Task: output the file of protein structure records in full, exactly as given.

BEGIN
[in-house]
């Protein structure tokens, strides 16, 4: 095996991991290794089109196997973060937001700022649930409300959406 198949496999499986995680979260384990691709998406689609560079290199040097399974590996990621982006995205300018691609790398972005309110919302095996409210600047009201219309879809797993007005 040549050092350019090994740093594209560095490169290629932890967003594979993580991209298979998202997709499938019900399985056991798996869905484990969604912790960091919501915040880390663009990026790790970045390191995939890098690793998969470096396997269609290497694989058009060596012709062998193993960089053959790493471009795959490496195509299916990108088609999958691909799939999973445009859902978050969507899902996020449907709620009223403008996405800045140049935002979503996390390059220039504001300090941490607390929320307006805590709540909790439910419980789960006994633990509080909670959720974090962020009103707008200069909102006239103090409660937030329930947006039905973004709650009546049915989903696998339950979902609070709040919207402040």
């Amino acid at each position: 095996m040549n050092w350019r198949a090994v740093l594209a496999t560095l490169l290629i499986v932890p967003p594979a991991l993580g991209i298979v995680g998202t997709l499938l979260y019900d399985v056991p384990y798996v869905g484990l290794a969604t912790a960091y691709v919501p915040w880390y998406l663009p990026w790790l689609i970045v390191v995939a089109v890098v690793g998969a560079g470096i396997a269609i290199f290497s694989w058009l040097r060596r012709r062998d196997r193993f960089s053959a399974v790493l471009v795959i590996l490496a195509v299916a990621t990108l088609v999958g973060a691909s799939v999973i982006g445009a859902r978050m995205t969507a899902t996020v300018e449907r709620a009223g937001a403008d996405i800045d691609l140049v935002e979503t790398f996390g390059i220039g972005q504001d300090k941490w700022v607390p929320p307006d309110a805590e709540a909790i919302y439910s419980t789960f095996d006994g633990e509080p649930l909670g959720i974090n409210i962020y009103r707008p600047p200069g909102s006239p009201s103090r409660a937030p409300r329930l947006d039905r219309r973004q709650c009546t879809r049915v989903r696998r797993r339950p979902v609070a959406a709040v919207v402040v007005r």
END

[in-house]
């Protein structure tokens, strides 16, 4: 095996991991290794089109196997973060937001700022649930409300959406 198949496999499986995680979260384990691709998406689609560079290199040097399974590996990621982006995205300018691609790398972005309110919302095996409210600047009201219309879809797993007005 040549050092350019090994740093594209560095490169290629932890967003594979993580991209298979998202997709499938019900399985056991798996869905484990969604912790960091919501915040880390663009990026790790970045390191995939890098690793998969470096396997269609290497694989058009060596012709062998193993960089053959790493471009795959490496195509299916990108088609999958691909799939999973445009859902978050969507899902996020449907709620009223403008996405800045140049935002979503996390390059220039504001300090941490607390929320307006805590709540909790439910419980789960006994633990509080909670959720974090962020009103707008200069909102006239103090409660937030329930947006039905973004709650009546049915989903696998339950979902609070709040919207402040």
């Amino acid at each position: 095996m040549n050092w350019r198949a090994v740093l594209a496999t560095l490169l290629i499986v932890p967003p594979a991991l993580g991209i298979v995680g998202t997709l499938l979260y019900d399985v056991p384990y798996v869905g484990l290794a969604t912790a960091y691709v919501p915040w880390y998406l663009p990026w790790l689609i970045v390191v995939a089109v890098v690793g998969a560079g470096i396997a269609i290199f290497s694989w058009l040097r060596r012709r062998d196997r193993f960089s053959a399974v790493l471009v795959i590996l490496a195509v299916a990621t990108l088609v999958g973060a691909s799939v999973i982006g445009a859902r978050m995205t969507a899902t996020v300018e449907r709620a009223g937001a403008d996405i800045d691609l140049v935002e979503t790398f996390g390059i220039g972005q504001d300090k941490w700022v607390p929320p307006d309110a805590e709540a909790i919302y439910s419980t789960f095996d006994g633990e509080p649930l909670g959720i974090n409210i962020y009103r707008p600047p200069g909102s006239p009201s103090r409660a937030p409300r329930l947006d039905r219309r973004q709650c009546t879809r049915v989903r696998r797993r339950p979902v609070a959406a709040v919207v402040v007005r």